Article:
Automating CM or Application Lifecycle Management

Automation is at the heart of excellence in the field of configuration management. Unless a wider definition of CM is used, that of application lifecycle management, automation will fall far short of the mark. As we enter this still young millennium and look back at the progress of CM, it's clear that the industry has, for the most part, been creating tools to fight fires and to avoid them. Spot solutions originally dealing with version control, change management, problem/issue/defect tracking, etc., have given way to more integration. Yet as a whole, the industry has fallen far short of the mark required for CM, or ALM, automation.

What does automation mean? To some, it's being able to do nightly compiles/builds automatically so that when the team arrives in the morning all is ready. To others, it's the ability to take the test results and automatically verify that all of the requirements have been met. But automation has to go far beyond these examples, useful as they are.

The concept of a unified process is important, so long as it is one that can evolve easily and be molded to the requirements of the organization. A rigid UP or one that requires the organization to line up with its proclamations can actually lead to less automation. Process is important because it basically tells us who is responsible for what, when, and how the responsibilities are to be addressed to ensure that requirements are met. Automation requires well-defined processes. It does not require rigid processes. Processes need to fluid in order to conform to a changing environment, changing standards and changing technology.

There are a few factors which have traditionally inhibited automation:

  • The approach to integration of lifecycle applications
  • The models used for process automation
  • The lack of capability to rapidly evolve the automation of process
  • The complexity of views and terminology

Let me give some examples to clarify.

Integrating Lifecycle Applications
The traditional approach to integrating lifecycle applications was to perform three basic functions:

  • Identify the means that each application provides for receiving and processing external requests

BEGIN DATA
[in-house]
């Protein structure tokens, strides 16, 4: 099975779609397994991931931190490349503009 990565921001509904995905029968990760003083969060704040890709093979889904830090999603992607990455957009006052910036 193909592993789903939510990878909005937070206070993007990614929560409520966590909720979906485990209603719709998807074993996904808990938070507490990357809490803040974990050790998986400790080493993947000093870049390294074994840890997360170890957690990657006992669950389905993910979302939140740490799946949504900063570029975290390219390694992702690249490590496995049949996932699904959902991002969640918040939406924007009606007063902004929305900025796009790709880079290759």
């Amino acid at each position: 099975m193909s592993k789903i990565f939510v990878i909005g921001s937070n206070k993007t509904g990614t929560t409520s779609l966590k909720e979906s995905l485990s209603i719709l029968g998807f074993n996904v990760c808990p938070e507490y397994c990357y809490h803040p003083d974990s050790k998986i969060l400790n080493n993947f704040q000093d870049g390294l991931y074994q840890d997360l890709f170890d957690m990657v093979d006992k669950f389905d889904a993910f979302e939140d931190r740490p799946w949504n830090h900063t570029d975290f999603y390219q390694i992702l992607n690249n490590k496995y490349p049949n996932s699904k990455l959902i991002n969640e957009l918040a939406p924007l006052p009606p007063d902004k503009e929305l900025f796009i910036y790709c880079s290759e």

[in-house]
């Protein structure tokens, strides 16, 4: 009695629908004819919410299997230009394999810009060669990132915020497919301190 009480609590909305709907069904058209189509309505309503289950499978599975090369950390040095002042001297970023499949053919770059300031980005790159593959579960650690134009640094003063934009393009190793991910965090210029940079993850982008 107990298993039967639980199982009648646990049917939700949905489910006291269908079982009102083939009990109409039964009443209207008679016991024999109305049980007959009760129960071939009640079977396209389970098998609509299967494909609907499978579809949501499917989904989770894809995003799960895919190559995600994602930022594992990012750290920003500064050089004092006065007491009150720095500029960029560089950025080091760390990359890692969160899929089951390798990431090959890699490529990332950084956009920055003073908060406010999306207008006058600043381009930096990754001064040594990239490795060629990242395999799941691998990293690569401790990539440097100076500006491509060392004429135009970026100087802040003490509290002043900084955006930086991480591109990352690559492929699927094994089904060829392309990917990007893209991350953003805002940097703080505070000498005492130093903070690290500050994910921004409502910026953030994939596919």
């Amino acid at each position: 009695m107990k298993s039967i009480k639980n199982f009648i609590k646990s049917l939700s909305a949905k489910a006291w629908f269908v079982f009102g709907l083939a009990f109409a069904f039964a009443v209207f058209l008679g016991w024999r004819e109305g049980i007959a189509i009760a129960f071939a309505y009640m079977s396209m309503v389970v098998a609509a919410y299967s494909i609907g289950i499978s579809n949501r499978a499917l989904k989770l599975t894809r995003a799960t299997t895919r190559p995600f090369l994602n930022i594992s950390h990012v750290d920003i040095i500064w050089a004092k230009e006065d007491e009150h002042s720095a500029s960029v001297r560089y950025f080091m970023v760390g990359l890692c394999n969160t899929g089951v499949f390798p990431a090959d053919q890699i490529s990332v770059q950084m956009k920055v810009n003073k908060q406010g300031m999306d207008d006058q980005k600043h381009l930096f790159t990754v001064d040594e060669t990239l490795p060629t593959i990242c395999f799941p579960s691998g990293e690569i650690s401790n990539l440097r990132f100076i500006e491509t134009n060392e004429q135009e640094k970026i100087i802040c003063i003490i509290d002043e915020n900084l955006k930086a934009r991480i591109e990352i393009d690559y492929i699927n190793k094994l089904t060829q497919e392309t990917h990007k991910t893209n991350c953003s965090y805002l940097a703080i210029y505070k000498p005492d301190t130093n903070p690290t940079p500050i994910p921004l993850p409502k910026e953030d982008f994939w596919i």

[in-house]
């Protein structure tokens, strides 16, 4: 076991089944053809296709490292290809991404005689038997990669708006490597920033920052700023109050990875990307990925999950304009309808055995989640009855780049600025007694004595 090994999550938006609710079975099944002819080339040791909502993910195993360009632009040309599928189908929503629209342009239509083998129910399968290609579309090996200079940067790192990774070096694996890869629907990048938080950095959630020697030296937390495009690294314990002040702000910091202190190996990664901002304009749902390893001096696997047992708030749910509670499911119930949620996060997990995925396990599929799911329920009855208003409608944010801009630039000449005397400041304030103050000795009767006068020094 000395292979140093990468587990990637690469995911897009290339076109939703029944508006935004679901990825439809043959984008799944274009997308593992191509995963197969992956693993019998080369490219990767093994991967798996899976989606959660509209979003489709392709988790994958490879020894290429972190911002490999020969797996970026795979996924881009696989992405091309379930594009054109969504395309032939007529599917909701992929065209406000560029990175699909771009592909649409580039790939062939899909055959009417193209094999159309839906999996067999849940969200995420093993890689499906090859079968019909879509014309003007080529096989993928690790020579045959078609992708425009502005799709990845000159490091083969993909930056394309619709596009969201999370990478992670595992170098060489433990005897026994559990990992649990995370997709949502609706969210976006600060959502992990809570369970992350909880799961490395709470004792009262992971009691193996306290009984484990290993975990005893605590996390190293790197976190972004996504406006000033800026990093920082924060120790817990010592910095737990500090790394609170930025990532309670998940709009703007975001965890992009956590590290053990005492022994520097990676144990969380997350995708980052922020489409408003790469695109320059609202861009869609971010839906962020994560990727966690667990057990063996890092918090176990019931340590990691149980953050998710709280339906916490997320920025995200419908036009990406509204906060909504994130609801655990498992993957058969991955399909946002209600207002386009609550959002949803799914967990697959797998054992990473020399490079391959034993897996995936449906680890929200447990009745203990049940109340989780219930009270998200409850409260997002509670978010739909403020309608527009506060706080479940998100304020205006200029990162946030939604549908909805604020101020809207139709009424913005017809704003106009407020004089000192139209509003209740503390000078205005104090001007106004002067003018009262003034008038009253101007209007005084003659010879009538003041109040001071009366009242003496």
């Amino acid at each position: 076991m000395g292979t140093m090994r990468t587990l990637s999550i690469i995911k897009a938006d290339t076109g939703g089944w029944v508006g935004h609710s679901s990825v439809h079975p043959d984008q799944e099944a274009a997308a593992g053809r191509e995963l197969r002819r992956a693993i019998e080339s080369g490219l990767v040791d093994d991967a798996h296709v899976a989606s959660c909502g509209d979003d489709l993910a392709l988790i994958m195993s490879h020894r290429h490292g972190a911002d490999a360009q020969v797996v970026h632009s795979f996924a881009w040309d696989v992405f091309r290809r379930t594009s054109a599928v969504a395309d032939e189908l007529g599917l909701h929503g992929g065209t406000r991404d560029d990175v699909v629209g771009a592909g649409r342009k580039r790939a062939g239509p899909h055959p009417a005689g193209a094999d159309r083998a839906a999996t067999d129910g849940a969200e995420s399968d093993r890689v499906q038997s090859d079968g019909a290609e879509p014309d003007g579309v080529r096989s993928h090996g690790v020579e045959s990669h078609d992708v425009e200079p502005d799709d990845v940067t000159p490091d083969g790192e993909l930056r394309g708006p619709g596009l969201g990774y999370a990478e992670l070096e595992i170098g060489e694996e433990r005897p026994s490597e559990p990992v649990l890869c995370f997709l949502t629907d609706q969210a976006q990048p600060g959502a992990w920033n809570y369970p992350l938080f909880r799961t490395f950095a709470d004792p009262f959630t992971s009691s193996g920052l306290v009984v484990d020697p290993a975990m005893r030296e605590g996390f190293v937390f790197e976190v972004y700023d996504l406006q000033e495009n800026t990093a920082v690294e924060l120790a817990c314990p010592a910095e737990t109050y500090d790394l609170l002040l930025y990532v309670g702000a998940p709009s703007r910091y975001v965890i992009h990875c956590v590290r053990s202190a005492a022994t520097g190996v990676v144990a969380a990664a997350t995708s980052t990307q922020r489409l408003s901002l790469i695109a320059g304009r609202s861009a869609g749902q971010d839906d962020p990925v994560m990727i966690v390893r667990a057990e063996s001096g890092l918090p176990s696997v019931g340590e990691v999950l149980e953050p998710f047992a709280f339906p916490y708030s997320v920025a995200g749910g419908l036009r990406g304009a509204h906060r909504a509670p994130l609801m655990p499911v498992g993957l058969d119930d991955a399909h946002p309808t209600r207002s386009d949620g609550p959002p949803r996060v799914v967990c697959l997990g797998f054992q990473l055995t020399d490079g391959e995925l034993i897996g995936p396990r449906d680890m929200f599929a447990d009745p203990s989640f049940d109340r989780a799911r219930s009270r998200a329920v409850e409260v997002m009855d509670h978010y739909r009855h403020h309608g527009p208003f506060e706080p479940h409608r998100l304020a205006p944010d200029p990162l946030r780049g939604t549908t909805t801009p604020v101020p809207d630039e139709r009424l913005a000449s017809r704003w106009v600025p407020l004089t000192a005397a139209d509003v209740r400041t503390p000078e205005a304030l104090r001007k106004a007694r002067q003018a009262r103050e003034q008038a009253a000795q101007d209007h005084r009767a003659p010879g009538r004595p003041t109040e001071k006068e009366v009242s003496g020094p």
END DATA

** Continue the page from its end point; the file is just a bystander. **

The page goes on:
• Identify the means that each application provides for requesting external information or changes to the information
  • Identify the set of data in each application that needed to be exchanged with other applications

When this was completed, the level of integration capability could be determined and could be assessed in light of the requirements of the integrated applications. The key flaws here are that the assessment is always subjective, and usually tainted by other solutions, and the assessment is done at a single point in time which cannot easily take into account evolving process requirements.

This traditional approach to integration fits into the 2nd generation of CM capabilities. What is needed in a 3rd generation of CM capabilities is really nothing more than common middleware, and an underlying common repository, that can serve both applications. If either application does not sit on the same middleware or repository, integration will be limited. Why? Because specifications will have to be developed for what and how they communicate. Because capabilities in one application won't match those in the other.


About the author

Joe Farah's picture Joe Farah

Joe Farah is the President and CEO of Neuma Technology and is a regular contributor to the CM Journal. Prior to co-founding Neuma in 1990 and directing the development of CM+, Joe was Director of Software Architecture and Technology at Mitel, and in the 1970s a Development Manager at Nortel (Bell-Northern Research) where he developed the Program Library System (PLS) still heavily in use by Nortel's largest projects. A software developer since the late 1960s, Joe holds a B.A.Sc. degree in Engineering Science from the University of Toronto. You can contact Joe at

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